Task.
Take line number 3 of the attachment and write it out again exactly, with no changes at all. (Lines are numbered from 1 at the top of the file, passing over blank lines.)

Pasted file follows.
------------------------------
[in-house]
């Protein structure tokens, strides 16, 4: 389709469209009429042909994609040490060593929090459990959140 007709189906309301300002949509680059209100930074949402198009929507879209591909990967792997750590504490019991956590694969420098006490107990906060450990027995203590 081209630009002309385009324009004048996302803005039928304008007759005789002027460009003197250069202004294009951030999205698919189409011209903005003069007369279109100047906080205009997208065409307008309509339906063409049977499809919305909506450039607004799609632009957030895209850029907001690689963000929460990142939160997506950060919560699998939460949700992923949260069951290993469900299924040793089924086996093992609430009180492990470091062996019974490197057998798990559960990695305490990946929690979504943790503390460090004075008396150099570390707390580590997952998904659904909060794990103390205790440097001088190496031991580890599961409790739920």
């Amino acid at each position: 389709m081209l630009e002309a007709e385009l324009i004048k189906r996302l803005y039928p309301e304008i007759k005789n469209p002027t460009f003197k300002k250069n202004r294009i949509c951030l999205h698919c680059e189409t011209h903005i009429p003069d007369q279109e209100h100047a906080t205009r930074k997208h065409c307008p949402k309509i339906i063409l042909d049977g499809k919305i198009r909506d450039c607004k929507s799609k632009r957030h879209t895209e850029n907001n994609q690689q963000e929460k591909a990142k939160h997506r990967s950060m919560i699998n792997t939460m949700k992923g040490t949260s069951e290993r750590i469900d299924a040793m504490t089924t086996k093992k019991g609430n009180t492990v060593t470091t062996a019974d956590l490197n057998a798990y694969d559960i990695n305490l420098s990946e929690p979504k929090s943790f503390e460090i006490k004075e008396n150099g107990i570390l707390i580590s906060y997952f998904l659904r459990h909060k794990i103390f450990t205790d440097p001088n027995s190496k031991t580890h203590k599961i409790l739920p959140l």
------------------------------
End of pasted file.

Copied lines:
């Amino acid at each position: 389709m081209l630009e002309a007709e385009l324009i004048k189906r996302l803005y039928p309301e304008i007759k005789n469209p002027t460009f003197k300002k250069n202004r294009i949509c951030l999205h698919c680059e189409t011209h903005i009429p003069d007369q279109e209100h100047a906080t205009r930074k997208h065409c307008p949402k309509i339906i063409l042909d049977g499809k919305i198009r909506d450039c607004k929507s799609k632009r957030h879209t895209e850029n907001n994609q690689q963000e929460k591909a990142k939160h997506r990967s950060m919560i699998n792997t939460m949700k992923g040490t949260s069951e290993r750590i469900d299924a040793m504490t089924t086996k093992k019991g609430n009180t492990v060593t470091t062996a019974d956590l490197n057998a798990y694969d559960i990695n305490l420098s990946e929690p979504k929090s943790f503390e460090i006490k004075e008396n150099g107990i570390l707390i580590s906060y997952f998904l659904r459990h909060k794990i103390f450990t205790d440097p001088n027995s190496k031991t580890h203590k599961i409790l739920p959140l």